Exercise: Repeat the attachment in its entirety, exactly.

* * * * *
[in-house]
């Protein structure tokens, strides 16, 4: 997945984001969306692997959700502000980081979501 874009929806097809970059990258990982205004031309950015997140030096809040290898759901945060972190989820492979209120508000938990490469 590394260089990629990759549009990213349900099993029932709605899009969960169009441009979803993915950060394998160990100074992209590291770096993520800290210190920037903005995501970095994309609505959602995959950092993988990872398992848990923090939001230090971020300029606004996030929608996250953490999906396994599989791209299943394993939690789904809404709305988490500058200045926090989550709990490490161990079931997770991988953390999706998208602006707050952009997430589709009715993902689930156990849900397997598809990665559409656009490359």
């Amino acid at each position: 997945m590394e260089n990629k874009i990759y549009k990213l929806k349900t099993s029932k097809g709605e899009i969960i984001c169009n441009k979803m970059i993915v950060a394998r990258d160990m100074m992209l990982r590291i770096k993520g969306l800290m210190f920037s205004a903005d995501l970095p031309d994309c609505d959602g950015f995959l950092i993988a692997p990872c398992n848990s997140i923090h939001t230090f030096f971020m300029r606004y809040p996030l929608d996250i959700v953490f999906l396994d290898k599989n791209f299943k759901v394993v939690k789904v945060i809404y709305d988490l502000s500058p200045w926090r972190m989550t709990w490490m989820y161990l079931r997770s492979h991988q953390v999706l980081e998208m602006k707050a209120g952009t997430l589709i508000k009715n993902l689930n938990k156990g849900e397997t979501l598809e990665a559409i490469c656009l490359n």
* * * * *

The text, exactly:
[in-house]
């Protein structure tokens, strides 16, 4: 997945984001969306692997959700502000980081979501 874009929806097809970059990258990982205004031309950015997140030096809040290898759901945060972190989820492979209120508000938990490469 590394260089990629990759549009990213349900099993029932709605899009969960169009441009979803993915950060394998160990100074992209590291770096993520800290210190920037903005995501970095994309609505959602995959950092993988990872398992848990923090939001230090971020300029606004996030929608996250953490999906396994599989791209299943394993939690789904809404709305988490500058200045926090989550709990490490161990079931997770991988953390999706998208602006707050952009997430589709009715993902689930156990849900397997598809990665559409656009490359």
């Amino acid at each position: 997945m590394e260089n990629k874009i990759y549009k990213l929806k349900t099993s029932k097809g709605e899009i969960i984001c169009n441009k979803m970059i993915v950060a394998r990258d160990m100074m992209l990982r590291i770096k993520g969306l800290m210190f920037s205004a903005d995501l970095p031309d994309c609505d959602g950015f995959l950092i993988a692997p990872c398992n848990s997140i923090h939001t230090f030096f971020m300029r606004y809040p996030l929608d996250i959700v953490f999906l396994d290898k599989n791209f299943k759901v394993v939690k789904v945060i809404y709305d988490l502000s500058p200045w926090r972190m989550t709990w490490m989820y161990l079931r997770s492979h991988q953390v999706l980081e998208m602006k707050a209120g952009t997430l589709i508000k009715n993902l689930n938990k156990g849900e397997t979501l598809e990665a559409i490469c656009l490359n």